How Lung Cancer Effects Mental Health

When someone receives a lung cancer diagnosis, it may cause complications. These can include mental health effects on the patient, their family members, caregivers, and friends. It’s important to recognize these changes and understand how this can affect the patient and the people around them. Knowing the symptoms and warning signs of someone struggling can help you expedite getting the support and treatment they need to combat these effects.


This word has many meanings. Distress encompasses unpleasant emotions, feelings, thoughts, and behaviors. Studies have shown the negative effects of distress in decision making and the person’s ability or willingness to keep up with their health. Patients describe feelings of distress as:

  • Anger
  • Helpless and/or hopeless
  • Loss of control
  • Panicked or anxious
  • Questioning faith, purpose, or meaning in life
  • Sad
  • Scared
  • Secluded

Some distress is to be expected during uncertain and intimidating times. Lung cancer is a stressful disease. If a person begins to feel overwhelmed to the point of concern, they may be having trouble coping. This can cause issues and disruptions in focus, sleep, and eating patterns.

If mental health effects begin interfering and complicating a person’s quality of life, seeking professional help may be a good option. Common mental health conditions in lung cancer patients that evolve from distress consist of anxiety and depression.

This is an image representing anxiety.


Specifically, anxiety involves feelings of worry and fear about potential situations. Lung cancer patients may feel anxious about treatment and recovery, while their family members and caregivers may also be fearful about the present or future of their loved ones. Feelings of worry and fear about doctor visits and tests may also occur.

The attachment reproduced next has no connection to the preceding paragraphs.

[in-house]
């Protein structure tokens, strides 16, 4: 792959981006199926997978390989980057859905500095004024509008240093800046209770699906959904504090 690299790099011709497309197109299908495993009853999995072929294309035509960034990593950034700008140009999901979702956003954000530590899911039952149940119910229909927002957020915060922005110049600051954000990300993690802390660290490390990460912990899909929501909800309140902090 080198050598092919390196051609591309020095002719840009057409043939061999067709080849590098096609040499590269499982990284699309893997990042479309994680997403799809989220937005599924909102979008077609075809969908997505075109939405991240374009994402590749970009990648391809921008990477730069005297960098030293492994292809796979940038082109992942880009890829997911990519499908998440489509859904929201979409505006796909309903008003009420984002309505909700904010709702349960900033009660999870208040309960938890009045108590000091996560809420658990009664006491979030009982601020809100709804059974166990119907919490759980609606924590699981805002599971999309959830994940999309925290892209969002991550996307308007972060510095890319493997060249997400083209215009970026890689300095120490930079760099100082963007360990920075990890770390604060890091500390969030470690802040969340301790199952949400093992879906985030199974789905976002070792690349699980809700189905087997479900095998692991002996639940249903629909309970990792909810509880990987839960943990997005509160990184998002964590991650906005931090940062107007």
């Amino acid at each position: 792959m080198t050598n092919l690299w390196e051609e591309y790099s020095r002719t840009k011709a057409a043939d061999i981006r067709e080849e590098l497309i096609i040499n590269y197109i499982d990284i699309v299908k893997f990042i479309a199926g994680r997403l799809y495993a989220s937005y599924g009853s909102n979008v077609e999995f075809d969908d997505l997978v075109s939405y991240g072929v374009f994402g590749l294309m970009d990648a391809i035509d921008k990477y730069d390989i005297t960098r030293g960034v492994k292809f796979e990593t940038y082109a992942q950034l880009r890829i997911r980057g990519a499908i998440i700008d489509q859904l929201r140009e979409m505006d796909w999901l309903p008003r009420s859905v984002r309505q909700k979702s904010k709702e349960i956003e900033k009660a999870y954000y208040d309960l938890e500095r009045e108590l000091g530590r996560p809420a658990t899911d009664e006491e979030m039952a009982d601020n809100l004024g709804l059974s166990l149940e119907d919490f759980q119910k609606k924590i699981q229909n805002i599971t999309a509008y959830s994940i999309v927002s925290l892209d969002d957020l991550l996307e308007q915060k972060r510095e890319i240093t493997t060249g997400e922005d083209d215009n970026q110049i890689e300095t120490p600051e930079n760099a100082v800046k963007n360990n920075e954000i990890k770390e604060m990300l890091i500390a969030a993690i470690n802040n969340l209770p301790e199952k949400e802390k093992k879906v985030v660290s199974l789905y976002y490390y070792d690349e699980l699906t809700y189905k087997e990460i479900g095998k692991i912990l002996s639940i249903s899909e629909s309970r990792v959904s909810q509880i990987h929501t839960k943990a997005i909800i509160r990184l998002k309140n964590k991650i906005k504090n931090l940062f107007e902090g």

Anxiety signs and symptoms look like:

  • Anxious facial expressions
  • Dry mouth
  • Issues problem solving and staying focused
  • Muscle tension
  • Outbursts of anger
  • Restlessness or shaking

The symptoms of anxiety are occasionally mistaken as something else. Learn to recognize the signs to move forward with preventative measures.

This is an icon representing depression.


When a person experiences depression, they may feel intense bouts of sadness and grief that come and go. A depressed person may lack faith and doubt their future goals and plans, have trouble completing day-to-day activities, and begin secluding themselves from other people and situations.

Depression can be mild and is normal among people experiencing a debilitating illness or the ones close to them. When depression continues to be excessive and people begin showing severe symptoms and intense emotions, it could be signs of major or clinical depression. Some symptoms of major depression to look out for include:

  • Continued loss of interest in previously enjoyed activities.
  • Excessive (and unplanned) weight loss
  • Feelings of guilt and worthlessness
  • Issues sleeping (oversleep or can’t fall or stay asleep) or continued fatigue
  • Mood swings from extreme sadness, to agitation, to high energy and more
  • Ongoing sadness, hopelessness, or feelings of emptiness that occur most of the day, every day
  • Problems staying focused, making decisions, or remembering things